What about center shafted putters? Putter shafts are almost always
steel, but golfers can choose from three different shaft locations:
center shafted, heel shafted putters and rear shafted putters (the
Odyssey Backstryke series, for example). Each shaft location has its
own advantages, and the decision of which type of putter to use is a
matter of personal preference. But it also depends on the type of
putting stroke you have.
Many golfers find center shafted putters to be the easiest to align, because the shaft enters the head at its center, directly behind the optimal point of impact with the ball. Heel shafted putters, in contrast, have shafts which connect to the putter head at the heel (the portion of the head closest to your feet at address), and rear shafted putters have shafts which enter the head at the back.
Ease of alignment aside, these putters are said to work best for golfers with putting strokes that move straight back and straight through the ball. Many heel shafted and rear shafted putters are better for putters with the more traditional arcing ("gated") putting stroke. I'm not sure I understand the physics behind all of this, but it seems to be true. This type of putters just seem to be better balanced for the straight back and through putting stroke.
You might think that center shafted putters are a fairly recent innovation. After all, you don't see them as often as the much-more-common heel shafted putters. In truth, though, they have been around a long time. One of history's all-time classic putters - the Acushnet/Titleist Bulls Eye putter - was center-shafted. It was so effective that Johnny Miller used it to put on a putting display during his final-round 63 to capture the 1973 U.S. Open title at Oakmont. Ben Crenshaw, one of the world's best putters, also used this center-shafted putter during his career.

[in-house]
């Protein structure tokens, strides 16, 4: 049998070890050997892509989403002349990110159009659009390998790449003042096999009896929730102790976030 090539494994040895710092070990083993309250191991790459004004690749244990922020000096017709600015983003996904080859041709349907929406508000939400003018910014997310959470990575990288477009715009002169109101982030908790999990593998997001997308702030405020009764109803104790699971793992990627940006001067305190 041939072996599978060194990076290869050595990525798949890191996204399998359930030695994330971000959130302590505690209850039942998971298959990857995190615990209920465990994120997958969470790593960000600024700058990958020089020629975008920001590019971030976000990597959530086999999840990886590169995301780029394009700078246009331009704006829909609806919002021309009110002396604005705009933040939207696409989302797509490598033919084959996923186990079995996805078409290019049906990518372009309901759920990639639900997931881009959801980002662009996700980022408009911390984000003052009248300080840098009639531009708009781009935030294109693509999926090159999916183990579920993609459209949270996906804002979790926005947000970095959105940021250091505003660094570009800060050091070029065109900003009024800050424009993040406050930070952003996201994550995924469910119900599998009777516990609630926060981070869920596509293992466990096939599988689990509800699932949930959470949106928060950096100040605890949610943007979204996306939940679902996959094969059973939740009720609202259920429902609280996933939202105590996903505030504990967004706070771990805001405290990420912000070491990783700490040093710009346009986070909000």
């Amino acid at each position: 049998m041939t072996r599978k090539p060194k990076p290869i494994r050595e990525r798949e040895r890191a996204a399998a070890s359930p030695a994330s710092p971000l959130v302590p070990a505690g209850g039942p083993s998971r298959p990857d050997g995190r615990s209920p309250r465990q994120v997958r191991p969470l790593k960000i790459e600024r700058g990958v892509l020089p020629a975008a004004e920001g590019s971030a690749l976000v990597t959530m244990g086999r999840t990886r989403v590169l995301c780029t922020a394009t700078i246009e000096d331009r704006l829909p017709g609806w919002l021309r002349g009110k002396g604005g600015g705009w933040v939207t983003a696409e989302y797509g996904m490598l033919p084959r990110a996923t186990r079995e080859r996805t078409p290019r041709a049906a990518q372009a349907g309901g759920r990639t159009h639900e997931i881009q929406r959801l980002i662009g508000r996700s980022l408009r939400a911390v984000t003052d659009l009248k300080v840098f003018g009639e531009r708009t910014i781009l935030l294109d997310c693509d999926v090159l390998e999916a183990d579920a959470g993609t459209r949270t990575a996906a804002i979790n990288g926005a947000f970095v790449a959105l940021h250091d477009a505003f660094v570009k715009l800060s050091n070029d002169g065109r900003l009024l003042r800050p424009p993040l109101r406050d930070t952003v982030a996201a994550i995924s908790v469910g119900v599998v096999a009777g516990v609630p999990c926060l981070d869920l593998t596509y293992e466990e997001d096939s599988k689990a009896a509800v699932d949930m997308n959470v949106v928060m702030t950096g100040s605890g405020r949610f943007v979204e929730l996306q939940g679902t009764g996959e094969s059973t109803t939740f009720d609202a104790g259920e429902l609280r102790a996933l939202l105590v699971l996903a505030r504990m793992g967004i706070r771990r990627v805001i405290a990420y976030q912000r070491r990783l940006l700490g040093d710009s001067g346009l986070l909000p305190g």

Several well-known putter manufacturers make center shafted putters, and some of them make quite a few different models. Odyssey, for example, makes a large number of them. The center-shafted Odyssey 2-Ball putter is just one well-known example that golfers throughout the world have used with great success. Guerin Rife, another quality putter manufacturer, makes the fine Barbados center-shafted putter, among others. Naturally, PING, TaylorMade and Nike also make these putters. Even Scotty Cameron and Bettinardi get into the act. Many center shafted putters are mallets, but several traditional blade styles are available too.
Most of my personal experience with these putters has involved the center-shafted Odyssey 2-Ball putter, simply because that was the first and only putter I used when I began playing golf. I did well enough with it to encourage me to continue playing. My husband has a straight back and through putting stroke and loves this putter, but he has several others so he allowed me to use his Odyssey putter while I was figuring out how to play. I never took any lessons (things are different now, but at the time I couldn't afford them) so I tried to copy my husband's full swing and putting stroke. As a result, I had a straight back and through stroke too, and the Odyssey got me around the greens pretty well.
Now, about eight years later, I've bought my own putter and I'm not using the center-shafted 2-Ball anymore. I seem to be developing a slightly arcing, "gated" putting stroke. I'm not sure why, but it's creeping in. So, I decided to get a heel-shafted putter. But, now I have rounds where I put so erratically, I'm not sure I made the right decision. My current problem with putting might be the fact that although a gated stroke is sneaking its way in, it's still very slight. In other words, even though I now have that very slight arc, it's so minimal that I still might be better off with a center shafted putter. I've been playing around with my husband's new PING Scottsdale® Wolverine® putter for quite a while now, and I really like its smooth stroke and feel. I plan on trying out several center shafted putters (and I'll review them here, of course), but I might end up getting my own Wolverine®.
Center shafted putters are known to be best for golfers with straight forward and back putting strokes. If that describes you, consider giving some a tryout.